Data Protection Officers also have to meet the new accountability requirements, which you may need to feed into (e.g. Data Protection Impact Assessments).
There are specific requirements for transferring personal data to non-EU countries which may impact international collaborative research. Again, if this applies, seek advice from your Data Protection Officer.
The General Data Protection Regulation (GDPR) came into force in May 2018, and all EU-based researchers have to comply with this law. The Regulation deals with how and under what circumstances personal data can be accessed and processed. There are some implications for researchers from GDPR, although strictly speaking, most research undertaken prior to GDPR was already compliant with the new regulation, as the regulations in the Data Protection Act were very similar. However, GDPR is more explicit about the rights of the participants and places more emphasis on the transparency of data handling.
Your research should comply with the following four basic principles for research involving human participants, to be GDPR compliant:
- You have gained informed consent, including for any data sharing and data preservation;
- You anonymise personal data and treat any personal information with confidence. (Note: Once data is anonymised GDPR does not apply anymore to this data);
- You regulate access to personal data very clearly and transparently;
- You store personal and sensitive data securely.
The legal foundation for processing are set out in Article 6 of the GDPR. At least one of these legal bases must apply whenever you wish to process personal data:
- Consent: the individual has given clear consent for you to process their personal data for a specific purpose.
- Contract: the processing is necessary for a contract you have with the individual, or because they have asked you to take specific steps before entering into a contract.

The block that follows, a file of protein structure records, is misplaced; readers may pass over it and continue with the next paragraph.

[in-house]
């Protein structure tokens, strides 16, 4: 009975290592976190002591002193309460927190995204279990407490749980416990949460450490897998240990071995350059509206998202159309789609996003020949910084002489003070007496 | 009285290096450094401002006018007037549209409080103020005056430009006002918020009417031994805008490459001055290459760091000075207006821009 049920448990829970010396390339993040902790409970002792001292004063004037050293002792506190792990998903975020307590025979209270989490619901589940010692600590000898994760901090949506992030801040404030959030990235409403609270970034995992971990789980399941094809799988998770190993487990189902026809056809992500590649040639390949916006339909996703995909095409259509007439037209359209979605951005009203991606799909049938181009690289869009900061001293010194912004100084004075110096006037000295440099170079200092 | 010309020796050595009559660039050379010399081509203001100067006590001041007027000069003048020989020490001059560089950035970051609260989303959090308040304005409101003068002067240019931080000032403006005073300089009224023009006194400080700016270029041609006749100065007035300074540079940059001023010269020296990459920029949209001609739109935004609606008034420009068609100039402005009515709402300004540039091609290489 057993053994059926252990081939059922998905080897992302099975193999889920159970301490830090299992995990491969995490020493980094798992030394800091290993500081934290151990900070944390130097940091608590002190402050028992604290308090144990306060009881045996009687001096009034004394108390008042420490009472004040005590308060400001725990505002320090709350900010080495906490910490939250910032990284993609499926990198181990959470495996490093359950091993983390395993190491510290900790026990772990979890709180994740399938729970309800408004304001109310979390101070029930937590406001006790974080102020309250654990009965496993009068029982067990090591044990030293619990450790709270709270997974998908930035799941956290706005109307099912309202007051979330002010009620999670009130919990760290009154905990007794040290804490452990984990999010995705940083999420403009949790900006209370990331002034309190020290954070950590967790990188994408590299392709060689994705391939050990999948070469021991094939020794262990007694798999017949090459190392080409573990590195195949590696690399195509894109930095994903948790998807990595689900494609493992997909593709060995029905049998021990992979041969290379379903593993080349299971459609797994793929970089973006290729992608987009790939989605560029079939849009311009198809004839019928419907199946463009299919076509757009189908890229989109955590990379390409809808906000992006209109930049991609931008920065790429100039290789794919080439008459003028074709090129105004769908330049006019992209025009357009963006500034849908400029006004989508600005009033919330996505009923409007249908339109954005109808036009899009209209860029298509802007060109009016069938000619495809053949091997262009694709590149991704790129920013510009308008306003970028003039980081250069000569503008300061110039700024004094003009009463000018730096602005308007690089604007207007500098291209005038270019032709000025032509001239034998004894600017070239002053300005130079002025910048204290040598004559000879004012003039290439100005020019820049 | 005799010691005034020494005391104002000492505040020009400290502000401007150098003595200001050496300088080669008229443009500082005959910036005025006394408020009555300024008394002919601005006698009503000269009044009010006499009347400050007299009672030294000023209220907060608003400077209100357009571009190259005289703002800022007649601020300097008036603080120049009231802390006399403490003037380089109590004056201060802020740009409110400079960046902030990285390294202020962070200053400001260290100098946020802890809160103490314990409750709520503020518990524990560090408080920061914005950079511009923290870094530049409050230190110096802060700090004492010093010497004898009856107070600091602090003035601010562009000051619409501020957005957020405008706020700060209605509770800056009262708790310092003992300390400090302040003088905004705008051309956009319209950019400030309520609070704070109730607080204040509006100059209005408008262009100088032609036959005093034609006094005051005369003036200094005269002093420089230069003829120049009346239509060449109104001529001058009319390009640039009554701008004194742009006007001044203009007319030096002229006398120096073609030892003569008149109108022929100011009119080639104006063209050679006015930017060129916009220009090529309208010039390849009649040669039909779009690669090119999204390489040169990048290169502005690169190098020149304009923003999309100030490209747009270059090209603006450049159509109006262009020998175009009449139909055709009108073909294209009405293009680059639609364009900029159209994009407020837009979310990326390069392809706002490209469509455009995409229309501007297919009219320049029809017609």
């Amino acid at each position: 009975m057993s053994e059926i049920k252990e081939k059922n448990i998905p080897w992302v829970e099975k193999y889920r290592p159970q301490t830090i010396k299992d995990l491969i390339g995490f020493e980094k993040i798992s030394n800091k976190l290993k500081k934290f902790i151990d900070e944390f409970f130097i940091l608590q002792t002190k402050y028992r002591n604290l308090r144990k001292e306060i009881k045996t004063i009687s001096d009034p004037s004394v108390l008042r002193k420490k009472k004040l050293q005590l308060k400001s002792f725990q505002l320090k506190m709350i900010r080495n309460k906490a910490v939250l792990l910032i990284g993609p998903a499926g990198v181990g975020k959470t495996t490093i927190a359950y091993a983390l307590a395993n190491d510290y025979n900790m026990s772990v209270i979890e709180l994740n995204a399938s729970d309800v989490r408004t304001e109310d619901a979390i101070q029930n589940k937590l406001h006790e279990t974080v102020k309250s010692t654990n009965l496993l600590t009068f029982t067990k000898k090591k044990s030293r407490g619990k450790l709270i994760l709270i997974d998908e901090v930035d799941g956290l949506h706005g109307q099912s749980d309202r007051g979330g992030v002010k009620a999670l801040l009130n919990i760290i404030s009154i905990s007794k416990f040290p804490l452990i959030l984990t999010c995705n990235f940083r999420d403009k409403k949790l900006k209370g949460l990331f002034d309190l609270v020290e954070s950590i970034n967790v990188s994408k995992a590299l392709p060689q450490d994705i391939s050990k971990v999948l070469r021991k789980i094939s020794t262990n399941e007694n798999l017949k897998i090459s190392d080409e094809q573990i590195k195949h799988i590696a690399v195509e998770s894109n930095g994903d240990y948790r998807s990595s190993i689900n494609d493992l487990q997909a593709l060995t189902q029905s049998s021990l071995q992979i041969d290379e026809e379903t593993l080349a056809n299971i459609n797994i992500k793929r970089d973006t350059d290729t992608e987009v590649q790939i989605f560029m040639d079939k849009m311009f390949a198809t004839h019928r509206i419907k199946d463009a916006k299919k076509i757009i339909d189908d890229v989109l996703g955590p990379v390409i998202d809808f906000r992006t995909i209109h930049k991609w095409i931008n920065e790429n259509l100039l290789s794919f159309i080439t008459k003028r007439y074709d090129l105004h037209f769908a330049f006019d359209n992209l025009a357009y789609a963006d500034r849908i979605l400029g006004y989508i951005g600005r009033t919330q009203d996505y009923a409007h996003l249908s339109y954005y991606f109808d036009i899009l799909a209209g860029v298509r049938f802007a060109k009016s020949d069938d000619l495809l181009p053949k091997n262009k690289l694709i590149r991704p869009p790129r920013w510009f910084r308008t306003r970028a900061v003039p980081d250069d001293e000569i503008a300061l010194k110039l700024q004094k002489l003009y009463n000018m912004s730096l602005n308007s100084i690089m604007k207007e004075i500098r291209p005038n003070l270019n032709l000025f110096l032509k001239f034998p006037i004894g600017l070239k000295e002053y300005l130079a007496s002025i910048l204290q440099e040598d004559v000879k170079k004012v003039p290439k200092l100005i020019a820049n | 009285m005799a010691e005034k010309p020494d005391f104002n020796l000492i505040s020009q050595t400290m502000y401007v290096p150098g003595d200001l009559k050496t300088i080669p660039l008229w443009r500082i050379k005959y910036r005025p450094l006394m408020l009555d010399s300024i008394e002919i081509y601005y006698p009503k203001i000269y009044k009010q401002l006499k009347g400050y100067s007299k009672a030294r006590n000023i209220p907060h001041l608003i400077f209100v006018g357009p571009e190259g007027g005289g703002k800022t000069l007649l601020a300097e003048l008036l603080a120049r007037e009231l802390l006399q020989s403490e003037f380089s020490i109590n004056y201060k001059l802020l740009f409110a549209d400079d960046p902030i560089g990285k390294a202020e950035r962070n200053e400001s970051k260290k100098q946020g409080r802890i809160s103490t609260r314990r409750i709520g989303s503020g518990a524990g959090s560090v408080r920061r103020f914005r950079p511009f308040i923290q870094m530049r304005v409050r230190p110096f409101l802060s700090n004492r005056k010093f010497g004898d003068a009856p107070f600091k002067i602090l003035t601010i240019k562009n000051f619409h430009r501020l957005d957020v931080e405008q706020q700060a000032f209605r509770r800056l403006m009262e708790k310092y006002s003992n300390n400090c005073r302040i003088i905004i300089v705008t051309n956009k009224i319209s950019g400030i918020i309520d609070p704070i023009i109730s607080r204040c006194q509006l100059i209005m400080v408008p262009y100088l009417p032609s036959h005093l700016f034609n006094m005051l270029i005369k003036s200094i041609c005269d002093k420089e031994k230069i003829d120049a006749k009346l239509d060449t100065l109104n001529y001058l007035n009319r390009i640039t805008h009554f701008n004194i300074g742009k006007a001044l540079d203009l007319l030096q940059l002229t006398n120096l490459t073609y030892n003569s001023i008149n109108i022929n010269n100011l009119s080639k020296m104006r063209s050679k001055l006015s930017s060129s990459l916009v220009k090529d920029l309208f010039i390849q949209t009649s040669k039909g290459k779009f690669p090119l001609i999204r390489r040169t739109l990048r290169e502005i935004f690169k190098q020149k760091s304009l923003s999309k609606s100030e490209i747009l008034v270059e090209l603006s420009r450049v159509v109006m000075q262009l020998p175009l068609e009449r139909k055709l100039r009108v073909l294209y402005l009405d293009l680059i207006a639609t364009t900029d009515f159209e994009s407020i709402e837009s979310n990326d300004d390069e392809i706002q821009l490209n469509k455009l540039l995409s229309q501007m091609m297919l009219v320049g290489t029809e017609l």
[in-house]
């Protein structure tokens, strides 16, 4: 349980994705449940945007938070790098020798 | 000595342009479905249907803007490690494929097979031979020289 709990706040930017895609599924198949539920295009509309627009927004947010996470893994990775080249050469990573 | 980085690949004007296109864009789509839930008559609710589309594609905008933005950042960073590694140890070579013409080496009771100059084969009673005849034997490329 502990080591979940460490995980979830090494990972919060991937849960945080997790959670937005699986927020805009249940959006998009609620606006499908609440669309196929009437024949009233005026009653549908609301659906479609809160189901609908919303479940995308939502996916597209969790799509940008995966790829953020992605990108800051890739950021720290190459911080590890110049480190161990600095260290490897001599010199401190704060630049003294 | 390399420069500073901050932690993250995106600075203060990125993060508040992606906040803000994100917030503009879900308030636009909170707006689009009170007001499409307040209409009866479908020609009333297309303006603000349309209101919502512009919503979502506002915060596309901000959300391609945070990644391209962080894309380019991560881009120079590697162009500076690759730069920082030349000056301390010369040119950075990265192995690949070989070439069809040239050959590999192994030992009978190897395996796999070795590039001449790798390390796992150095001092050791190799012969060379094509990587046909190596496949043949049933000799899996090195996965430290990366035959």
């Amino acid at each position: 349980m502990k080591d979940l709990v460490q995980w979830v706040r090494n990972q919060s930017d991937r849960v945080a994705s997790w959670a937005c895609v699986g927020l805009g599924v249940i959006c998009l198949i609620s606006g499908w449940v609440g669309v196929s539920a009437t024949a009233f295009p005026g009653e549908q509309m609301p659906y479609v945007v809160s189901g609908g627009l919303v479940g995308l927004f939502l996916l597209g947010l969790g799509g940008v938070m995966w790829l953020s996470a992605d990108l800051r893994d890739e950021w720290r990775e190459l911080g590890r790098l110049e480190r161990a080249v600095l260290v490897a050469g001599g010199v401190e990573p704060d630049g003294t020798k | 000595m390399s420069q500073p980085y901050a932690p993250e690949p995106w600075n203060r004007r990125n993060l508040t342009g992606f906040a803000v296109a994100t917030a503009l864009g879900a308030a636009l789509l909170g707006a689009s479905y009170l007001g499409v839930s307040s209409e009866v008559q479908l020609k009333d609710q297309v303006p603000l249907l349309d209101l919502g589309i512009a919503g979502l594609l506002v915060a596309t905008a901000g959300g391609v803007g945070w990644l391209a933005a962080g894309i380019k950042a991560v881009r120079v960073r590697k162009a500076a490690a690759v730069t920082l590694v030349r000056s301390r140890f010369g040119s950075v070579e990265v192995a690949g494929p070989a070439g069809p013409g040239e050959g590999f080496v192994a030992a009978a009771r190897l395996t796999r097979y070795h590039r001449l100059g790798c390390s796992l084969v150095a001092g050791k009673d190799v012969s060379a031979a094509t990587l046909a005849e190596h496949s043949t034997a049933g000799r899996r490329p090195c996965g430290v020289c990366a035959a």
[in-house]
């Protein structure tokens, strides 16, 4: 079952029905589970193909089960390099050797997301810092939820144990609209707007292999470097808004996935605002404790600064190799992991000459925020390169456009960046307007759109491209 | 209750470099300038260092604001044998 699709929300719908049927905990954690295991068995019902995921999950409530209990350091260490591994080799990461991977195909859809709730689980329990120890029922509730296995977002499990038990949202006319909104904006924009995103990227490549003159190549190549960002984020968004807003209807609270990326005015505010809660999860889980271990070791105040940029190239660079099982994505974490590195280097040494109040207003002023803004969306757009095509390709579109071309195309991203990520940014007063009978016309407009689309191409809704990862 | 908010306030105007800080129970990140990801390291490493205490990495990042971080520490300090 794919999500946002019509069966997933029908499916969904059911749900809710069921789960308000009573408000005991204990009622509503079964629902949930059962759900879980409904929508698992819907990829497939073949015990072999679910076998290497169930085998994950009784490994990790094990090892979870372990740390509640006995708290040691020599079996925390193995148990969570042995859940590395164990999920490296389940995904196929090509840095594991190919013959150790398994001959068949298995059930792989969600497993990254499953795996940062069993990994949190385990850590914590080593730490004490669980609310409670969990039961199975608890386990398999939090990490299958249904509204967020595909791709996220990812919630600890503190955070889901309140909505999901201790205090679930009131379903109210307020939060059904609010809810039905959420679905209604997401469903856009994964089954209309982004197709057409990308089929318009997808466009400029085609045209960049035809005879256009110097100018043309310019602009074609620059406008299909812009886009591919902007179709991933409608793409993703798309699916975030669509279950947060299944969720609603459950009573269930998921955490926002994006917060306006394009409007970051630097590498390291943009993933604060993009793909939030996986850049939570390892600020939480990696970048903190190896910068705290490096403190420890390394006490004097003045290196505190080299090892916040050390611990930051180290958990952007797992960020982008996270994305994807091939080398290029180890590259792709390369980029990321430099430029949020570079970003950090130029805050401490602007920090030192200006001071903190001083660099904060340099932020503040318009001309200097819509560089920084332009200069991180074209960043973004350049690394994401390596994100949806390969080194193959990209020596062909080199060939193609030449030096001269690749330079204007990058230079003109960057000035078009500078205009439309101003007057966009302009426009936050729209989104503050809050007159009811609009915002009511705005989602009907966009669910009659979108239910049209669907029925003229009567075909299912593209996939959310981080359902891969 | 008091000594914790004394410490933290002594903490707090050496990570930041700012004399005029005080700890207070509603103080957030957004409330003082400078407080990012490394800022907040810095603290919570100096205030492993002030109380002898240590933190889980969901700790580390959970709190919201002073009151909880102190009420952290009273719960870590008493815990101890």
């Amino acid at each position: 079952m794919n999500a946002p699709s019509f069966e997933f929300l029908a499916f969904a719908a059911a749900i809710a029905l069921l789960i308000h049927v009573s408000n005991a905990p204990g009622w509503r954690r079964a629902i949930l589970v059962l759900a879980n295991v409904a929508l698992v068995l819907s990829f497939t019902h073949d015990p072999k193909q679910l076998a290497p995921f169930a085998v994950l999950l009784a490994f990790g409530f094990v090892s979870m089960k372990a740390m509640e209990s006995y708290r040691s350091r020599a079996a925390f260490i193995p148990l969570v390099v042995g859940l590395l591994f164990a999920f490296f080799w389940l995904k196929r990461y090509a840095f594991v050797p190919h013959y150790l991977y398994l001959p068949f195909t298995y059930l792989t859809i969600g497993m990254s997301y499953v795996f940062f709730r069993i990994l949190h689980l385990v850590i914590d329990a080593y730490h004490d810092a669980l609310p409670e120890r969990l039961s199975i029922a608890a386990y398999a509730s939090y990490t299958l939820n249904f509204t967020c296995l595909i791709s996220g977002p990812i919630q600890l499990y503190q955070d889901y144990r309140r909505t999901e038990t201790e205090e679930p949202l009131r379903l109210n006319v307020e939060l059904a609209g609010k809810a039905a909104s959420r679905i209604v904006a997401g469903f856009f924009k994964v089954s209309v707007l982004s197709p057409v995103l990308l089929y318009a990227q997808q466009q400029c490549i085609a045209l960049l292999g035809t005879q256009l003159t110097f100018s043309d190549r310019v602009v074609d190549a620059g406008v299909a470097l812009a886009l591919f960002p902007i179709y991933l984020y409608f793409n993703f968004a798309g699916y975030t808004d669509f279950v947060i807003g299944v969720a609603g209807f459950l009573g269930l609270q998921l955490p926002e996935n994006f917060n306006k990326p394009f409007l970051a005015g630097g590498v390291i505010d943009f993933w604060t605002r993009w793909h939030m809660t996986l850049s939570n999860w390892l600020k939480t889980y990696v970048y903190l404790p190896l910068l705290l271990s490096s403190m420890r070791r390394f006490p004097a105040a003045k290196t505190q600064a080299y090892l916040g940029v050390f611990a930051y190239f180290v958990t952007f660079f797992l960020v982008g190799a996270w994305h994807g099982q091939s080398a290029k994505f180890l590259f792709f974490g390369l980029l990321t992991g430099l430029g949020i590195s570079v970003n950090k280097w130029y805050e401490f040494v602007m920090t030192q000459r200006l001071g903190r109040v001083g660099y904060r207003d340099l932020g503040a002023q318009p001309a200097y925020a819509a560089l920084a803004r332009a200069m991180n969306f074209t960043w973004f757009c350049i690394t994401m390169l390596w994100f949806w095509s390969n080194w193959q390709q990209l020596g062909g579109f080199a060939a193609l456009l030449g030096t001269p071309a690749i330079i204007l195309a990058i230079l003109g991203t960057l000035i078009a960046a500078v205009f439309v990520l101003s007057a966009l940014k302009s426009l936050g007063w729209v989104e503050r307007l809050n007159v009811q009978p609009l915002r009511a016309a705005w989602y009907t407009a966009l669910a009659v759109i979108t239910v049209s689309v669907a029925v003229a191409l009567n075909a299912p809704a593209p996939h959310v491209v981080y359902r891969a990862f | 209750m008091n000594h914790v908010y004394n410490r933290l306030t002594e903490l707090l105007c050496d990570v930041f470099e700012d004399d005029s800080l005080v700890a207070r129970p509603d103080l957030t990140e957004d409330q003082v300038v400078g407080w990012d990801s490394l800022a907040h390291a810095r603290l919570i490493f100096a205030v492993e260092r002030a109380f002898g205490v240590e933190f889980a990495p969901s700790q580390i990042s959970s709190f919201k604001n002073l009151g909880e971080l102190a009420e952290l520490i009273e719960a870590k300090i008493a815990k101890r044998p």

- Legal obligation: the processing is necessary for you to comply with the law (not including contractual obligations).
- Vital interests: the processing is necessary to protect someone’s life.
- Public task: the processing is necessary for you to perform a task in the public interest or for your official functions, and the task or function has a clear basis in law.
- Legitimate interests: the processing is necessary for your legitimate interests or the legitimate interests of a third party unless there is a good reason to protect the individual’s personal data which overrides those legitimate interests. (This cannot apply if you are a public authority processing data to perform your official tasks.)
- What does this mean for academic research?
Teaching and research at university are normally regarded as public tasks, so in most cases we can use this as a legal basis to access and process personal information. However, this must be made clear and it must be transparent on project information sheets. Still, personal data can only be collected, processed and held if there is a case that this is necessary.
If research is funded by a private funder, the ‘legitimate interest’ basis may apply. This is not normally used for academic research, but it can be used in cases where the research aids: